As a self-professed lesbian, Jin Takemiya’s ability to draw from personal experience has led her to become one of the most recognized female authors of yuri manga. Omoi no Kakera authentically captures the lesbian experience through the story of mature high school protagonist Mika. Confident in her sexuality but not fully “out,” Mika falls for older women and befriends a gay male classmate, whose interactions with her sprinkle comic relief into a story that covers mature issues. Accurately titled “Fragments of Love,” the manga captures fragments of Mika’s relationships and the relationships of the people who surround her. Omoi no Kakera weaves together a realistic story whose complex characters highlight societal trends, accurately capturing the lesbian experience.


Liberty


Liberty
A newer, ongoing series, Liberty is illustrated by Moto Momono — the female yuri mangaka behind Watashi no Muchi na Watashi no Michi and Kimi Koi Limit, among others. The manga tells the story of Honjo Maki, a lesbian writer of video game screenplays, who becomes the object of affection for Liz, the lead singer of the band Liberty. Things get more interesting when Liberty shows up at Honjo’s workplace to sing the opening theme for their latest game. As the manga develops, Honjo finds herself falling head over heels for Liz and begins to see that there’s more to the singer than meets the eye. Although Liberty is more lighthearted than some of the other titles on this list, it succeeds in addressing the stigma surrounding homosexuality in Japan without containing many of the cliches that plague most yuri manga.


Moonlight Flowers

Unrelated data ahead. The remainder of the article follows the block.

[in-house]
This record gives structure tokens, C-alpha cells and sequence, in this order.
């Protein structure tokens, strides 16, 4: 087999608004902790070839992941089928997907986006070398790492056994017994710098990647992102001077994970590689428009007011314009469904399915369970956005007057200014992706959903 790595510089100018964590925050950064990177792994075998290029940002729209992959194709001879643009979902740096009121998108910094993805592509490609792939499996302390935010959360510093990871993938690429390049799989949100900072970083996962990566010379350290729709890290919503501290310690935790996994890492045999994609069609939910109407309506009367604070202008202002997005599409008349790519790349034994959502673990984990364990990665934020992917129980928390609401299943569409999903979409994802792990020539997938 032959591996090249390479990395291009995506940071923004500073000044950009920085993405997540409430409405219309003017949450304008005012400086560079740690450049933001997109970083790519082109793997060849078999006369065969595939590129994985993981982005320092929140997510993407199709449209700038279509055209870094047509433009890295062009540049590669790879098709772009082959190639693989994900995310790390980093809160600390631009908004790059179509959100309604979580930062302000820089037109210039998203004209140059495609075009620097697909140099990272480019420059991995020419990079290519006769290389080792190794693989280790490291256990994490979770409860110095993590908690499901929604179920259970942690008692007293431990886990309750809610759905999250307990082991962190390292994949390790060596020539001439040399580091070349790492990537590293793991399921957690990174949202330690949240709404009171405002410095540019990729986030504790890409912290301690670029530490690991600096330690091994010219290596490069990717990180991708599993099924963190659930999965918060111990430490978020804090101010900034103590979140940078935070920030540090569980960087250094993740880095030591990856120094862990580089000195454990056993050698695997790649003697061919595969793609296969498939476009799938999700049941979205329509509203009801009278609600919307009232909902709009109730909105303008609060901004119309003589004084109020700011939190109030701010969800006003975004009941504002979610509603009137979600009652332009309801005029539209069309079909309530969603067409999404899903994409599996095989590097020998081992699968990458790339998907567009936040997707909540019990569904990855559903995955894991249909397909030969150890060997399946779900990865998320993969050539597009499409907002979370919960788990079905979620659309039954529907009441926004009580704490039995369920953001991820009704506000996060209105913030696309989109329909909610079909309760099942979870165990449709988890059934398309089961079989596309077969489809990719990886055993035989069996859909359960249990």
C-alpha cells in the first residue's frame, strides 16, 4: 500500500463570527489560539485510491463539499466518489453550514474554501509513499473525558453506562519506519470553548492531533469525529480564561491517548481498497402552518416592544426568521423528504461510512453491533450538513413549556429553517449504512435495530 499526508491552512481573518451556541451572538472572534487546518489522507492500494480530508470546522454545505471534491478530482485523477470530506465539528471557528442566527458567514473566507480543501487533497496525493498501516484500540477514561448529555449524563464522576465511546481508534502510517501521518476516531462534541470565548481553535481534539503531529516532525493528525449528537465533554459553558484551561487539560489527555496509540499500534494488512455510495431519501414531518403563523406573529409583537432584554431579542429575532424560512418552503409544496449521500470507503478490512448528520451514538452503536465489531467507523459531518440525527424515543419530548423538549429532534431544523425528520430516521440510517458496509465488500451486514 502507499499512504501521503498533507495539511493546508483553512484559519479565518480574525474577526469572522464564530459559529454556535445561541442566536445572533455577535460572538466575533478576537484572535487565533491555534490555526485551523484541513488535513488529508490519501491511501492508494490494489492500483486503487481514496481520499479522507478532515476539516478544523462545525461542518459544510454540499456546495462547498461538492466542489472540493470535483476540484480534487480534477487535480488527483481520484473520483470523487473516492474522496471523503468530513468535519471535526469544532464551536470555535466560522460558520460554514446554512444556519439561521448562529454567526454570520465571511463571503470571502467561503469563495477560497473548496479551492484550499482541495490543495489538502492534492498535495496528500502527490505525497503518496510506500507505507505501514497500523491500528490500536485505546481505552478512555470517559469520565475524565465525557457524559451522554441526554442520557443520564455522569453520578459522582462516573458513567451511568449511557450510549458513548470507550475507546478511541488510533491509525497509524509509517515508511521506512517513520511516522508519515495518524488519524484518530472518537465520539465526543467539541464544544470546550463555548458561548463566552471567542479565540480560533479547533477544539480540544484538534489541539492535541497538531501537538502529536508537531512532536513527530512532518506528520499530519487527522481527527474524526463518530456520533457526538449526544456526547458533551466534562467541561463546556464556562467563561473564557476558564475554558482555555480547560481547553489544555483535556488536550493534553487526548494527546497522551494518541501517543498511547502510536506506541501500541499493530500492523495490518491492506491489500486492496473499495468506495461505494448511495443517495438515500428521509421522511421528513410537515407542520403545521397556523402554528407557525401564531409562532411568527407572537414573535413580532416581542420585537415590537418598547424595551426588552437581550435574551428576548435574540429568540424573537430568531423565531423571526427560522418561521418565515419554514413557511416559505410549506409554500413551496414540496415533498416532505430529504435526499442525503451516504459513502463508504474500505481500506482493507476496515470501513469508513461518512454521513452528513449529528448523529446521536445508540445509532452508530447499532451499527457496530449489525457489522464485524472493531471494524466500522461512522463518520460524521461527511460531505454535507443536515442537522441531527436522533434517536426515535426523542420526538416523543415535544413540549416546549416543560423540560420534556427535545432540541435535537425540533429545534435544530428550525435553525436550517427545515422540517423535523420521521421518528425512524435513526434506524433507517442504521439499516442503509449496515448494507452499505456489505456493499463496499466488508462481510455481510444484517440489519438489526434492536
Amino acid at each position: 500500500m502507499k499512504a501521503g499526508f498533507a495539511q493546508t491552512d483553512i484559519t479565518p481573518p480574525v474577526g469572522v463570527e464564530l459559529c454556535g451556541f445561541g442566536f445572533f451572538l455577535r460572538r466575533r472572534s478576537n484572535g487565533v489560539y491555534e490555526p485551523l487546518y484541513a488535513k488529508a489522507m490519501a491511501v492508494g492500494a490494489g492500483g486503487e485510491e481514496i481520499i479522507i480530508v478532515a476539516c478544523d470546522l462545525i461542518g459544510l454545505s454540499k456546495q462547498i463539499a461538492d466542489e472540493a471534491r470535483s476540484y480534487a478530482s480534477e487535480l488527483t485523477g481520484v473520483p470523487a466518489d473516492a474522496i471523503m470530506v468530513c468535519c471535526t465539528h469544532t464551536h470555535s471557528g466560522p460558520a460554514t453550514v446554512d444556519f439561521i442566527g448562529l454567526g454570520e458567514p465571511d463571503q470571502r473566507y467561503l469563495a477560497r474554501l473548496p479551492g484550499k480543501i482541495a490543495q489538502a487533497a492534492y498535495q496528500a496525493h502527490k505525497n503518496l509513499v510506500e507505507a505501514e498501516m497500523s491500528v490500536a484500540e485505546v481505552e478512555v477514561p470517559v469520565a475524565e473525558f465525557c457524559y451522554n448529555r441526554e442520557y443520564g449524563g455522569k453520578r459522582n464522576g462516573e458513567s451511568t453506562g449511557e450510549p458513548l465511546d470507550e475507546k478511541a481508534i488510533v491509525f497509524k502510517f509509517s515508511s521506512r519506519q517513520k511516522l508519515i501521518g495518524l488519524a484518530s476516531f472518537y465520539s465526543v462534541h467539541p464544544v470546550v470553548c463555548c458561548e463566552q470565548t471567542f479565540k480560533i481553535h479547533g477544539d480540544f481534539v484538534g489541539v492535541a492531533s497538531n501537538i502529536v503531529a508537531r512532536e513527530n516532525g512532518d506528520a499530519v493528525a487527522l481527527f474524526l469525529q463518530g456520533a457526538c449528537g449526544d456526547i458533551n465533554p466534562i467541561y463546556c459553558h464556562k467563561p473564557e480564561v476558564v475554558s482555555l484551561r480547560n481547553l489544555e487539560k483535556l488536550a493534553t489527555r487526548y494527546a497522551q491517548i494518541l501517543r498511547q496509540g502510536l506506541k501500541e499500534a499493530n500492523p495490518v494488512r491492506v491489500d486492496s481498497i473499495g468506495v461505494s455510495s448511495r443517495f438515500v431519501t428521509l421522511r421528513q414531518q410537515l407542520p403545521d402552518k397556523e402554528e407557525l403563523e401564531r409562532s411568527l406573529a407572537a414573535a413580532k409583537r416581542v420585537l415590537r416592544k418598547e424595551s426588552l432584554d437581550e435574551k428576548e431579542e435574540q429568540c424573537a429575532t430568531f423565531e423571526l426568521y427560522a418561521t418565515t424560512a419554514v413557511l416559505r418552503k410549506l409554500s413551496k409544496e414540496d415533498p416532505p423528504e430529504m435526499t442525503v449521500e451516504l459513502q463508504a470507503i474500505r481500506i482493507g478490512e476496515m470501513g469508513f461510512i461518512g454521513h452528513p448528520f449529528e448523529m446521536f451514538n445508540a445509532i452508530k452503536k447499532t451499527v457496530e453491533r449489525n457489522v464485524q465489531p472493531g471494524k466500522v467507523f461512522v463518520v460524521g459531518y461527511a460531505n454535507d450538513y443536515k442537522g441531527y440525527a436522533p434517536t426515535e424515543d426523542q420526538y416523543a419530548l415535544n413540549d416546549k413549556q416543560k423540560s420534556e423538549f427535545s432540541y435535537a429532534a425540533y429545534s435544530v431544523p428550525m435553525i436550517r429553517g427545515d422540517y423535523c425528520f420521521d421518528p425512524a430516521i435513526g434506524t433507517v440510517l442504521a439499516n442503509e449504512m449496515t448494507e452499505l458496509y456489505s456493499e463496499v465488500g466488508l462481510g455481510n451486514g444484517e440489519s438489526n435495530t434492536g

Moonlight Flowers
Moonlight Flowers is a rare and highly underrated find. With a plot strangely reminiscent of the 2005 movie Imagine Me and You, Moonlight Flowers follows Sahoko, the soon-to-be bride of a Japanese businessman, who falls for her high school flame, a flower shop owner named Kaoru. Throughout the manga, Sahoko deals with abuse, sexism, and homophobia as her husband wrestles with the fact that his wife is leaving him for another woman. Published in 1989, Moonlight Flowers offers a bold social commentary on a woman’s role in Japanese society and is a must-read for any yuri manga fan.


Indigo Blue


Indigo Blue
One of few yuri manga to highlight a bisexual character, Indigo Blue follows Rutsu, a woman dating her male editor, who falls for a female fan that only dates lesbians. Rutsu begins a relationship with the woman under the pretense that she’s broken up with her boyfriend. Her developing relationship manifests itself in her writing as she comes to terms with the fact that she loves both women and men. Indigo Blue is unique in that it doesn’t prescribe homosexuality onto Rutsu, and more importantly, her bisexuality doesn’t change the way she feels about her partner — female or male.